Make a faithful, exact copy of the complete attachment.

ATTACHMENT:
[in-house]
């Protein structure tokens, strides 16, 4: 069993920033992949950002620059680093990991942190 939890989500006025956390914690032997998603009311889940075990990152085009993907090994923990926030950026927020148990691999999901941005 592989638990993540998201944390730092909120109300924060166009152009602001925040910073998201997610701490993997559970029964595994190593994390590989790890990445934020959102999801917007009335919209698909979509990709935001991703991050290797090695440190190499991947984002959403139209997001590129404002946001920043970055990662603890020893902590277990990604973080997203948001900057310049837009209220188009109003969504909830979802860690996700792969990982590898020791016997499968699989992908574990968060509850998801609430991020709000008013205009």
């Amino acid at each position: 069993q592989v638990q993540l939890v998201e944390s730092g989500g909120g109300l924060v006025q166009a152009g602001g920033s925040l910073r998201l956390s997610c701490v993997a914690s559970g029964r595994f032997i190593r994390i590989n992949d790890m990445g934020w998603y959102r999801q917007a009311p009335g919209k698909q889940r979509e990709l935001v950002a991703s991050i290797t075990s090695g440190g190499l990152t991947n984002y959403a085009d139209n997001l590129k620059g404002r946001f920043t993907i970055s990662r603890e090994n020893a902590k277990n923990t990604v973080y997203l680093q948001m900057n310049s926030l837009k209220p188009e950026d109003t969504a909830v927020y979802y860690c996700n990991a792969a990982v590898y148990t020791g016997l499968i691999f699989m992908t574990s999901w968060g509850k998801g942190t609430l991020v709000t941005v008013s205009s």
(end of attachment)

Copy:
[in-house]
């Protein structure tokens, strides 16, 4: 069993920033992949950002620059680093990991942190 939890989500006025956390914690032997998603009311889940075990990152085009993907090994923990926030950026927020148990691999999901941005 592989638990993540998201944390730092909120109300924060166009152009602001925040910073998201997610701490993997559970029964595994190593994390590989790890990445934020959102999801917007009335919209698909979509990709935001991703991050290797090695440190190499991947984002959403139209997001590129404002946001920043970055990662603890020893902590277990990604973080997203948001900057310049837009209220188009109003969504909830979802860690996700792969990982590898020791016997499968699989992908574990968060509850998801609430991020709000008013205009």
């Amino acid at each position: 069993q592989v638990q993540l939890v998201e944390s730092g989500g909120g109300l924060v006025q166009a152009g602001g920033s925040l910073r998201l956390s997610c701490v993997a914690s559970g029964r595994f032997i190593r994390i590989n992949d790890m990445g934020w998603y959102r999801q917007a009311p009335g919209k698909q889940r979509e990709l935001v950002a991703s991050i290797t075990s090695g440190g190499l990152t991947n984002y959403a085009d139209n997001l590129k620059g404002r946001f920043t993907i970055s990662r603890e090994n020893a902590k277990n923990t990604v973080y997203l680093q948001m900057n310049s926030l837009k209220p188009e950026d109003t969504a909830v927020y979802y860690c996700n990991a792969a990982v590898y148990t020791g016997l499968i691999f699989m992908t574990s999901w968060g509850k998801g942190t609430l991020v709000t941005v008013s205009s």